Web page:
About The Kaʻū Calendar

Ka`u, Hawai`i, United States
A locally owned and run community newspaper (www.kaucalendar.com) distributed in print to all Ka`u District residents of Ocean View, Na`alehu, Pahala, Hawai`i Volcanoes National Park, Volcano Village and Miloli`i on the Big Island of Hawai`i. This blog is where you can catch up on what's happening daily with our news briefs. This blog is provided by The Ka`u Calendar Newspaper (kaucalendar.com), Pahala Plantation Cottages (pahalaplantationcottages.com), Local Productions, Inc. and the Edmund C. Olson Trust.

Wednesday, October 12, 2011

Ka`u News Briefs Oct. 12, 2011

Ocean View residents speak out at steering committee meeting. Photo by Julia Neal.
OCEAN VIEW RESIDENTS came out in force to the Ka`u Community Development Plan steering committee last night, fearing that government could force people to move from the highlands to a proposed town center near Hwy 11. Numerous Ocean View dwellers emerged from their remote habitats to proclaim their choice to live away from amenities and other people. A metal company owner said he likes to live at the top of Ocean View because government leaves him alone. An astronomer said he and two other residents with big telescopes live high in Ocean View to study the stars and wouldn’t want lights from a town below blurring their view.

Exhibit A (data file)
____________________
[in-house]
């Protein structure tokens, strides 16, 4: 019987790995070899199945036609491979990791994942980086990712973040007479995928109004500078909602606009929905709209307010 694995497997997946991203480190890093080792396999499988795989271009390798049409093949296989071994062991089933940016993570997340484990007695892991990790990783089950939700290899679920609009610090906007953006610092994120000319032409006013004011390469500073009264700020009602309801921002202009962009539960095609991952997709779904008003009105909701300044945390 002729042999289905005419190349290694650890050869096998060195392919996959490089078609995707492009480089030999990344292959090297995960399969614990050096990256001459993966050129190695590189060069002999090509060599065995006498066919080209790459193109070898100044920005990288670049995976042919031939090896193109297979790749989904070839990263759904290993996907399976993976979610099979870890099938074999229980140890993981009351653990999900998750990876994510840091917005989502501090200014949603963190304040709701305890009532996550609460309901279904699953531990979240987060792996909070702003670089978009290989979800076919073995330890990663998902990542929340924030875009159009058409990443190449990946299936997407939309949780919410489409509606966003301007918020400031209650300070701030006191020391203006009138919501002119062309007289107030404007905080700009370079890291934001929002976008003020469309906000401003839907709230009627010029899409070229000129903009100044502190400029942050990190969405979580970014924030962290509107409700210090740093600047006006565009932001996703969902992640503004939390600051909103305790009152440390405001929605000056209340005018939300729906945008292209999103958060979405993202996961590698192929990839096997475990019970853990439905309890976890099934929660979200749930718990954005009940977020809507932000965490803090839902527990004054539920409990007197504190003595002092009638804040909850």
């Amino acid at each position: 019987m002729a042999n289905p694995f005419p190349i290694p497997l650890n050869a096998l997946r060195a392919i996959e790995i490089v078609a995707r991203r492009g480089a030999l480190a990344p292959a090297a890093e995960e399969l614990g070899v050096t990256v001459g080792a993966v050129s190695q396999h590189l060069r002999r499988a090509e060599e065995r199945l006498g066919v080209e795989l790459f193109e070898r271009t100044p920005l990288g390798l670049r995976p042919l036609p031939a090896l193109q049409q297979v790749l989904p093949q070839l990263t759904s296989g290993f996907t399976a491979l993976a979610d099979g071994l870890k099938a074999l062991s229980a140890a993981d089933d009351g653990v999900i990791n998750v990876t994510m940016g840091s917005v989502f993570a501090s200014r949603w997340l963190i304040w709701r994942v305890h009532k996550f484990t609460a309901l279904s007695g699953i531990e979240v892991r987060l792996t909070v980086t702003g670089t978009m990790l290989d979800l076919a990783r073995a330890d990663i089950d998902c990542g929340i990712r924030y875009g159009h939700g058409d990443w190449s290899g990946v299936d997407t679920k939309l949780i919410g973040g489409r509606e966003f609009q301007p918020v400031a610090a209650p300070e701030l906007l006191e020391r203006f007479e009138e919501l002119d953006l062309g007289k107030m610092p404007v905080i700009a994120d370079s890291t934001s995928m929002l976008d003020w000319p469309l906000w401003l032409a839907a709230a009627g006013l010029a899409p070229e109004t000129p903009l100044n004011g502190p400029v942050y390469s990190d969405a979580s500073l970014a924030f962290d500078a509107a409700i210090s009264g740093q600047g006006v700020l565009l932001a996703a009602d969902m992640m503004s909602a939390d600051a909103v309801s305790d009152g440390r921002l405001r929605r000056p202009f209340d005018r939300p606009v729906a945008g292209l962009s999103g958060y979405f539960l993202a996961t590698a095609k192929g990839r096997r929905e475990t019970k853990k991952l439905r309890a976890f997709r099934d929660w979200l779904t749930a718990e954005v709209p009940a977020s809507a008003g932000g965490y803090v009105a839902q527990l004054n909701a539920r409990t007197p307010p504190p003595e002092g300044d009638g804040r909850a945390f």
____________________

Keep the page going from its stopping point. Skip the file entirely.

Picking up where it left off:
County Planner Ron Whitmore showed a photo of Paradise Park in Puna, which has grown rapidly in the last decade, and said Ocean View could experience such growth without adequate infrastructure if planning steps are not taken. The metal worker said he would like a plan that would reduce the likelihood of his house acquiring neighbors but most people at the meeting opposed the county tinkering with the future of Ocean View.